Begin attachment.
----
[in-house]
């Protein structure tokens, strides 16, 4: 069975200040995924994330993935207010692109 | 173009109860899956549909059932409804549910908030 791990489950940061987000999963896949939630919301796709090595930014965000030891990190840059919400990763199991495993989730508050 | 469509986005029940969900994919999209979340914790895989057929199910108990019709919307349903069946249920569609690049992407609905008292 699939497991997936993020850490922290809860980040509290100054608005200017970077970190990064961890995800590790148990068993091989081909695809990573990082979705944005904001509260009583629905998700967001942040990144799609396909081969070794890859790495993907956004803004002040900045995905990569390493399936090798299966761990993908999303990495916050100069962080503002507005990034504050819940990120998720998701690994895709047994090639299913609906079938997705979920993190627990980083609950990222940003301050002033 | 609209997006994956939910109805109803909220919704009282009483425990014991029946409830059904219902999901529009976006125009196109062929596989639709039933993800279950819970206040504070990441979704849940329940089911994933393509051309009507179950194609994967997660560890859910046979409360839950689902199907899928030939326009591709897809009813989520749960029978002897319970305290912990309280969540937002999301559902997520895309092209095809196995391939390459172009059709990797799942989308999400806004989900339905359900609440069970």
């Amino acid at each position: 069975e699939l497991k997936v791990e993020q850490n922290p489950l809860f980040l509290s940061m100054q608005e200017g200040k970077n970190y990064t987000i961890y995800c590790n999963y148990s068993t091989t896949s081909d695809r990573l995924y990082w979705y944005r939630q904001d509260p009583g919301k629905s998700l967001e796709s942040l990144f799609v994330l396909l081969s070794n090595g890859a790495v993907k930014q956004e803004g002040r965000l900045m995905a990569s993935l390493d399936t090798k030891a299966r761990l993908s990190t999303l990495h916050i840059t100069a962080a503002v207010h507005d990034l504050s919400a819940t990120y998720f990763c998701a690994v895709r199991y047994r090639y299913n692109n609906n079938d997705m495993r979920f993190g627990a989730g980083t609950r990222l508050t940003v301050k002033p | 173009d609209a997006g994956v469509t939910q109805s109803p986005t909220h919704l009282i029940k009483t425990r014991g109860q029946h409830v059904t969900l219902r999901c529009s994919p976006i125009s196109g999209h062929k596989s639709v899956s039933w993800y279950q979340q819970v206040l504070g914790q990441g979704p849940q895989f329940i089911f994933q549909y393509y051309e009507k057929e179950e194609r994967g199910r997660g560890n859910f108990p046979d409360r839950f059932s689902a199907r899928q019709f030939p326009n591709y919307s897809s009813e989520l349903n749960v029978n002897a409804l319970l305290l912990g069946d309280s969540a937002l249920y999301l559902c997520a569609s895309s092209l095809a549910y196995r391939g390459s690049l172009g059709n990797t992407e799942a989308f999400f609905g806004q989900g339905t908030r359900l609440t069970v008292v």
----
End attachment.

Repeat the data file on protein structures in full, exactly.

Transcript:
[in-house]
């Protein structure tokens, strides 16, 4: 069975200040995924994330993935207010692109 | 173009109860899956549909059932409804549910908030 791990489950940061987000999963896949939630919301796709090595930014965000030891990190840059919400990763199991495993989730508050 | 469509986005029940969900994919999209979340914790895989057929199910108990019709919307349903069946249920569609690049992407609905008292 699939497991997936993020850490922290809860980040509290100054608005200017970077970190990064961890995800590790148990068993091989081909695809990573990082979705944005904001509260009583629905998700967001942040990144799609396909081969070794890859790495993907956004803004002040900045995905990569390493399936090798299966761990993908999303990495916050100069962080503002507005990034504050819940990120998720998701690994895709047994090639299913609906079938997705979920993190627990980083609950990222940003301050002033 | 609209997006994956939910109805109803909220919704009282009483425990014991029946409830059904219902999901529009976006125009196109062929596989639709039933993800279950819970206040504070990441979704849940329940089911994933393509051309009507179950194609994967997660560890859910046979409360839950689902199907899928030939326009591709897809009813989520749960029978002897319970305290912990309280969540937002999301559902997520895309092209095809196995391939390459172009059709990797799942989308999400806004989900339905359900609440069970």
């Amino acid at each position: 069975e699939l497991k997936v791990e993020q850490n922290p489950l809860f980040l509290s940061m100054q608005e200017g200040k970077n970190y990064t987000i961890y995800c590790n999963y148990s068993t091989t896949s081909d695809r990573l995924y990082w979705y944005r939630q904001d509260p009583g919301k629905s998700l967001e796709s942040l990144f799609v994330l396909l081969s070794n090595g890859a790495v993907k930014q956004e803004g002040r965000l900045m995905a990569s993935l390493d399936t090798k030891a299966r761990l993908s990190t999303l990495h916050i840059t100069a962080a503002v207010h507005d990034l504050s919400a819940t990120y998720f990763c998701a690994v895709r199991y047994r090639y299913n692109n609906n079938d997705m495993r979920f993190g627990a989730g980083t609950r990222l508050t940003v301050k002033p | 173009d609209a997006g994956v469509t939910q109805s109803p986005t909220h919704l009282i029940k009483t425990r014991g109860q029946h409830v059904t969900l219902r999901c529009s994919p976006i125009s196109g999209h062929k596989s639709v899956s039933w993800y279950q979340q819970v206040l504070g914790q990441g979704p849940q895989f329940i089911f994933q549909y393509y051309e009507k057929e179950e194609r994967g199910r997660g560890n859910f108990p046979d409360r839950f059932s689902a199907r899928q019709f030939p326009n591709y919307s897809s009813e989520l349903n749960v029978n002897a409804l319970l305290l912990g069946d309280s969540a937002l249920y999301l559902c997520a569609s895309s092209l095809a549910y196995r391939g390459s690049l172009g059709n990797t992407e799942a989308f999400f609905g806004q989900g339905t908030r359900l609440t069970v008292v």